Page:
Your developers don’t work in a vacuum. Chances are pretty good they spend most of their time collaborating with other developers on projects for your company. That collaboration is key to the success of your business. Truth be told, without the ability to collaborate, your software engineers wouldn’t be able to produce at the level your business requires to keep growing and succeeding.
And so they work with others. Those others might be fellow in-house engineers, or they may be developers hired from offshore software outsourcing. It doesn’t matter where they work, though, only that they can work together.
One of the most important tools to enable such collaboration is the software repository.
What is a software repository?
This is the first question your CEOs, CTOs, and COOs might ask. On the surface, you might think a code repository is just a place to store software code. It’s much more than that. Yes, you do have to have a location to house code that is accessible to other developers on your team. But if that’s all a repository is, Google Drive or any other similar service would be enough.
On top of being a location to house code, a repository must also include a version control system. Version control is a group of tools that manage changes in code so you can iterate, check out, push, pull, branch, and generally make modifications to code in such a way that you can access all of its versions (current and previous).
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Without version control, maintaining a large code project would be next to impossible, especially when numerous distributed developers are working on it.
There are several repositories you can use. Most teams opt to go the traditional route and host with a third-party like GitHub, which is a great solution because it doesn’t require you to maintain the hardware or the versioning/storage systems required to make the tool function.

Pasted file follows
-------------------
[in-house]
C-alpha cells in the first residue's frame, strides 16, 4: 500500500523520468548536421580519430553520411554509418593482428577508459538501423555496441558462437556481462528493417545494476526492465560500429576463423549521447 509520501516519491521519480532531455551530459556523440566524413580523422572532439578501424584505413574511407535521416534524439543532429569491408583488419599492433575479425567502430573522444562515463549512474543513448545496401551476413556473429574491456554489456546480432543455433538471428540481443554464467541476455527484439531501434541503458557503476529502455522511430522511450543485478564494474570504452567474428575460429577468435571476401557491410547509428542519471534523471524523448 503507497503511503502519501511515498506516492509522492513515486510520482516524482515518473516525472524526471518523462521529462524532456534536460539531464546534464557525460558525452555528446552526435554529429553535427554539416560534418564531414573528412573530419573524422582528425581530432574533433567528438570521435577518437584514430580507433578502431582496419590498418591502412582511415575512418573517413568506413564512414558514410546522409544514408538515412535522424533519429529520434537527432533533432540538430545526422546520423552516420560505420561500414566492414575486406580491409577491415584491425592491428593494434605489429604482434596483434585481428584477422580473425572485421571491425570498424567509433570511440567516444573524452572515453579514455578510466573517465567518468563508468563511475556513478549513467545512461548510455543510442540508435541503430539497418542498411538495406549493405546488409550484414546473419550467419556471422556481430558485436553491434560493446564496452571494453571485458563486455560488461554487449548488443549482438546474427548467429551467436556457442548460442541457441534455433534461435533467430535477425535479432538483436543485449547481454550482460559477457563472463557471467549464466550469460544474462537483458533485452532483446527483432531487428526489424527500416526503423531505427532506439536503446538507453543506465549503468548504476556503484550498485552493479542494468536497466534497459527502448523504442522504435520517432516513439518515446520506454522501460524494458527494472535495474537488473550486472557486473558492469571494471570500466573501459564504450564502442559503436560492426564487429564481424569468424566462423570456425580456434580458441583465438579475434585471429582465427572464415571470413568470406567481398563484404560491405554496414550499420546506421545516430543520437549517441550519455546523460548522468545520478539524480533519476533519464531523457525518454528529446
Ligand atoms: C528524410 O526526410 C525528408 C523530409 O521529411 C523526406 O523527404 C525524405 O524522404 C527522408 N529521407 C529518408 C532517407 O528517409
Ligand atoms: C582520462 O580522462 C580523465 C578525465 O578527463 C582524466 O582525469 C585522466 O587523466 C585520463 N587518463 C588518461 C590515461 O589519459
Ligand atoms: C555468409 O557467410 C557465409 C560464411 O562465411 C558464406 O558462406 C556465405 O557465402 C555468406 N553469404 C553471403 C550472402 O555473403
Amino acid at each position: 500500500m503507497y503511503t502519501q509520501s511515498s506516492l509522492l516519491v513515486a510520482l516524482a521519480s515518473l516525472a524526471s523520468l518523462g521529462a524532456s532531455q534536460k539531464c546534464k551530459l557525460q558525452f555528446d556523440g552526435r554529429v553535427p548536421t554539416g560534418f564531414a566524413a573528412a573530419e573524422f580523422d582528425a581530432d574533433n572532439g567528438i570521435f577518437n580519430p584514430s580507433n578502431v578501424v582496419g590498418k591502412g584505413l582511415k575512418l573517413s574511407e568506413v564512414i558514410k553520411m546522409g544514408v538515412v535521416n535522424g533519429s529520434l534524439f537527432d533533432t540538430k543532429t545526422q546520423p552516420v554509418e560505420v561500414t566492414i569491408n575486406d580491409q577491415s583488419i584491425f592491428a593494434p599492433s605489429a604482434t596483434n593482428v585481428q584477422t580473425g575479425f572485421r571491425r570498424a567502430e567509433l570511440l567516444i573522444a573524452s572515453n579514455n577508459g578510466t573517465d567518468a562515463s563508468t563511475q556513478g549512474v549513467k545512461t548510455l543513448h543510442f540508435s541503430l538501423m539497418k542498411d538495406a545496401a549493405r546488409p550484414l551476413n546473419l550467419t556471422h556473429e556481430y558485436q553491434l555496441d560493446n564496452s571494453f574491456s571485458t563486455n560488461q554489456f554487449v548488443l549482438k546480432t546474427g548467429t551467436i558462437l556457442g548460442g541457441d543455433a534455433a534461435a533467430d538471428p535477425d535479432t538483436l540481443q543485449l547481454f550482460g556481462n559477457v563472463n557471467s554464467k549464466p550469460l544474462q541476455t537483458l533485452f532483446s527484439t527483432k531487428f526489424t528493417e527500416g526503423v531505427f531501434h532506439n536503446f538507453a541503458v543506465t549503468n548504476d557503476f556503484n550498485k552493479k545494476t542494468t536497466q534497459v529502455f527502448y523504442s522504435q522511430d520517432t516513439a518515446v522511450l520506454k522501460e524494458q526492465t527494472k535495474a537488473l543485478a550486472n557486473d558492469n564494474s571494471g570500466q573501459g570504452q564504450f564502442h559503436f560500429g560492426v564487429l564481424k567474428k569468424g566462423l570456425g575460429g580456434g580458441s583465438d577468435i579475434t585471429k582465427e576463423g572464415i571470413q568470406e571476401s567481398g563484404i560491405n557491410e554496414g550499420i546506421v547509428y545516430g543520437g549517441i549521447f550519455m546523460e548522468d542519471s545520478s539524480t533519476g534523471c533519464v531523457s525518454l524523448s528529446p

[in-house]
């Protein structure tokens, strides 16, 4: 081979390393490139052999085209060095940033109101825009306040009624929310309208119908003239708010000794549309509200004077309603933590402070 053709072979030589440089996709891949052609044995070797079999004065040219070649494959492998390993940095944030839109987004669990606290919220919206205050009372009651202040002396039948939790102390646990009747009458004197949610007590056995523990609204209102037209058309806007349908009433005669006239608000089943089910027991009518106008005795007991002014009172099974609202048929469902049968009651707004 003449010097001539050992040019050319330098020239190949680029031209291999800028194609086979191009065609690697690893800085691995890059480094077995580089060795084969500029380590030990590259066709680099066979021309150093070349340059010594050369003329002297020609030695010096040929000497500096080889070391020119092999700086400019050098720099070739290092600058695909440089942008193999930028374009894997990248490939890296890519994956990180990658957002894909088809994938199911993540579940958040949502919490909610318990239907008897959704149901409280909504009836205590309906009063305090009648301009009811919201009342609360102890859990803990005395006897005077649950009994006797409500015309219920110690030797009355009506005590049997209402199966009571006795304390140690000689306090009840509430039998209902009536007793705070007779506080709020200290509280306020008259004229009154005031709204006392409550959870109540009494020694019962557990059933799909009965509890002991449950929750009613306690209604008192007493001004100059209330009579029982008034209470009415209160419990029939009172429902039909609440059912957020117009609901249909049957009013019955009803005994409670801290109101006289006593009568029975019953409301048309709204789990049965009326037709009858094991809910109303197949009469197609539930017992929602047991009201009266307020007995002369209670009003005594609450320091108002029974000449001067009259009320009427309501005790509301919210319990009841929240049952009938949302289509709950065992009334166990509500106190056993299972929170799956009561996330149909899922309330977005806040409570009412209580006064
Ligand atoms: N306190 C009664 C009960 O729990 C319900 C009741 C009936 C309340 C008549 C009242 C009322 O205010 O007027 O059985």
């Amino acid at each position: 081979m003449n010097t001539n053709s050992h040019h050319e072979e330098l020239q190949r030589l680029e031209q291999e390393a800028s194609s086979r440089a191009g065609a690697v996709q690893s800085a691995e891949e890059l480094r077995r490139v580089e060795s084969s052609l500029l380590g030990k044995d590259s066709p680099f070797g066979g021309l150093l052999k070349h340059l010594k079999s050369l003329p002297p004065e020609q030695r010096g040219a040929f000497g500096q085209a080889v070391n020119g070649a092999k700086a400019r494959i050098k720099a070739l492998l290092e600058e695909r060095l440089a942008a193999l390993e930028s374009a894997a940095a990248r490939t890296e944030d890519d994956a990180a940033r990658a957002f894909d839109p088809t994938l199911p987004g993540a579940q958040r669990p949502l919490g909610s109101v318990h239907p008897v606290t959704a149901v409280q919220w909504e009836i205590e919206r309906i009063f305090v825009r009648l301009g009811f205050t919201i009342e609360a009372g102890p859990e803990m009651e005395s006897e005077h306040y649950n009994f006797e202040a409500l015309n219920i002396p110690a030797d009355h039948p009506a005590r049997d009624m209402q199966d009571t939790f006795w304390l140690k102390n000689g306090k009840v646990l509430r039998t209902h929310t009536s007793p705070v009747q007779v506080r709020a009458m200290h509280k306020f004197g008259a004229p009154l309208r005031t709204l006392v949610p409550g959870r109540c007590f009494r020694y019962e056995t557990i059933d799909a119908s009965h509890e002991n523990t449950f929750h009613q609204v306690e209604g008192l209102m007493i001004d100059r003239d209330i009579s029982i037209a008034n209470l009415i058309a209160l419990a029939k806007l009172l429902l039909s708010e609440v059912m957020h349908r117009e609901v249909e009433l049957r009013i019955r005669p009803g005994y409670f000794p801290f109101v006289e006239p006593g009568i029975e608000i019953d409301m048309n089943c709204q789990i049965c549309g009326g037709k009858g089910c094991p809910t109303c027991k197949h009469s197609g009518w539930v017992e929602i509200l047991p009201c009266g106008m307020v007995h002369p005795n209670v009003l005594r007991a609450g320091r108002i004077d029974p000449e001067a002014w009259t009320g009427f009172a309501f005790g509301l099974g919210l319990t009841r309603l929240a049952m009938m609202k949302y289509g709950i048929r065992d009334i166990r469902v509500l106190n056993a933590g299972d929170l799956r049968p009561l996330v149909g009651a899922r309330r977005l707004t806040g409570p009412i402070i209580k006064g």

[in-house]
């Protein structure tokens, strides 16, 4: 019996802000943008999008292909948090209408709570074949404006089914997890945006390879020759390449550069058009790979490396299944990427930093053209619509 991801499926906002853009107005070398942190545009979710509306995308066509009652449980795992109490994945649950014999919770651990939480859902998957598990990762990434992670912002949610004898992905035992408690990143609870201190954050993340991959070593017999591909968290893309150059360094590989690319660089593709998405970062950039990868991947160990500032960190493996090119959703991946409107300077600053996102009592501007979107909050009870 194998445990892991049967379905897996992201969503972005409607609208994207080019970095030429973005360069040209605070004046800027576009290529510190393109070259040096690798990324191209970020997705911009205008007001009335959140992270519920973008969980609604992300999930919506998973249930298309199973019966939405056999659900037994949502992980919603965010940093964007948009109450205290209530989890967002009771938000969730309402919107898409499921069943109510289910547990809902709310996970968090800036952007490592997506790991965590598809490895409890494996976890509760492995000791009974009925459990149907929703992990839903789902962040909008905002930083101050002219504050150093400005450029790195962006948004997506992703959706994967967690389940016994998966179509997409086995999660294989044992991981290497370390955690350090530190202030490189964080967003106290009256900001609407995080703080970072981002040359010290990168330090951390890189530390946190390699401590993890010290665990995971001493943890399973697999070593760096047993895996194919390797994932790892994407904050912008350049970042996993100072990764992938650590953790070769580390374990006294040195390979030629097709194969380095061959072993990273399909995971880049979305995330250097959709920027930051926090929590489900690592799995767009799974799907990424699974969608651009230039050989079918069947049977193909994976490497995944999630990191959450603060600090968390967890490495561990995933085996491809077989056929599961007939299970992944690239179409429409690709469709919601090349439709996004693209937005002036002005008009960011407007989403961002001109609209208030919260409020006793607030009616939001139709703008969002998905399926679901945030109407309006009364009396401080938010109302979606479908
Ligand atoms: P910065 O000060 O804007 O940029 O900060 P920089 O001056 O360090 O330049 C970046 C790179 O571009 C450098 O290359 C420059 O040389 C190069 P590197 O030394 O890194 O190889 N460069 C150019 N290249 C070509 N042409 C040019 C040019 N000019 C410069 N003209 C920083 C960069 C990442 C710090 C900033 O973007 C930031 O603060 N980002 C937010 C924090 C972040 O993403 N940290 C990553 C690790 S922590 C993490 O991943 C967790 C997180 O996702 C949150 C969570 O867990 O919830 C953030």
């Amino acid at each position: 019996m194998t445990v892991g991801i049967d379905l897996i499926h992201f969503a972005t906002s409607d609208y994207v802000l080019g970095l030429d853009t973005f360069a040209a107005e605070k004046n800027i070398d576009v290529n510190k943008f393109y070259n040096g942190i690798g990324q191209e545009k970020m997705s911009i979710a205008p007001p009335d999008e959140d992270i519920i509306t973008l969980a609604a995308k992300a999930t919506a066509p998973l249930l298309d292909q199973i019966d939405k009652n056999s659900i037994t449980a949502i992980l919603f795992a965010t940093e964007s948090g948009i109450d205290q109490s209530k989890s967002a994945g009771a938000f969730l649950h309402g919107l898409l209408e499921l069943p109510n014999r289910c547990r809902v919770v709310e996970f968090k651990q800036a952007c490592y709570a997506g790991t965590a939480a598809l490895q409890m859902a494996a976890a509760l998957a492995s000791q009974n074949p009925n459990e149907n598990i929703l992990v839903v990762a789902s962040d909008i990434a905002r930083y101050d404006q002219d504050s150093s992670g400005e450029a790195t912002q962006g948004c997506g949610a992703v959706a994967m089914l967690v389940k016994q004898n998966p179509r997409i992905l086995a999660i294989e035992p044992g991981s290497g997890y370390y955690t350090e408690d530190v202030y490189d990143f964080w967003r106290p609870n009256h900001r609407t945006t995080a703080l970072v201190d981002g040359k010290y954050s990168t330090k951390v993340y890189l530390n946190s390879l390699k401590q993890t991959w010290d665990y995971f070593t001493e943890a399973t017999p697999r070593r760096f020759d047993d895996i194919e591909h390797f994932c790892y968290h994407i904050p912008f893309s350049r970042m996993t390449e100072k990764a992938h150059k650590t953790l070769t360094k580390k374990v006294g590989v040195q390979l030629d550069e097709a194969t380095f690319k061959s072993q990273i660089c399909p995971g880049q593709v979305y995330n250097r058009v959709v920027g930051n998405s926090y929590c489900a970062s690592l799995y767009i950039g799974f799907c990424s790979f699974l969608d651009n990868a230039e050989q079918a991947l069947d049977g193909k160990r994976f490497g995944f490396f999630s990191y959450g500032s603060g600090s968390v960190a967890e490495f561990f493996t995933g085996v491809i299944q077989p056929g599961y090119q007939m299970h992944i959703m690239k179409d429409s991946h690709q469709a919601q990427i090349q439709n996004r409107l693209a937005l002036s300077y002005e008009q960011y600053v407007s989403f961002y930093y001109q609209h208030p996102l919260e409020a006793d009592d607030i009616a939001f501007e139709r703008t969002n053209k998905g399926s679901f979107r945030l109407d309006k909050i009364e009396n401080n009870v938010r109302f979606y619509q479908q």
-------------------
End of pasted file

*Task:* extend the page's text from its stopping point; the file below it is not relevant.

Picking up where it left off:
Other users and companies prefer to keep their repositories in-house. Why? When you have very sensitive data in your code, or the code itself is of a sensitive/proprietary nature, you might not want to risk that code falling into the hands of someone who might take advantage. To that end, you can always opt to deploy a code repository in-house. Deploying “in-house” means you install the repository software on a server you own. This could be a single server in your physical building and on your Local Area Network or a third-party cloud host.
If that sounds like the perfect solution for you, what options are available? Let’s take a look at four.
Git isn’t just one of the most popular version control systems on the planet, it can also be used to create local repositories for your teams. The one thing you must know about using Git is that it’s command-line only, so your developers must be familiar with how Git works. Of course, any developer who’s collaborated on software projects is most likely familiar with this tool, so it should be a no-brainer.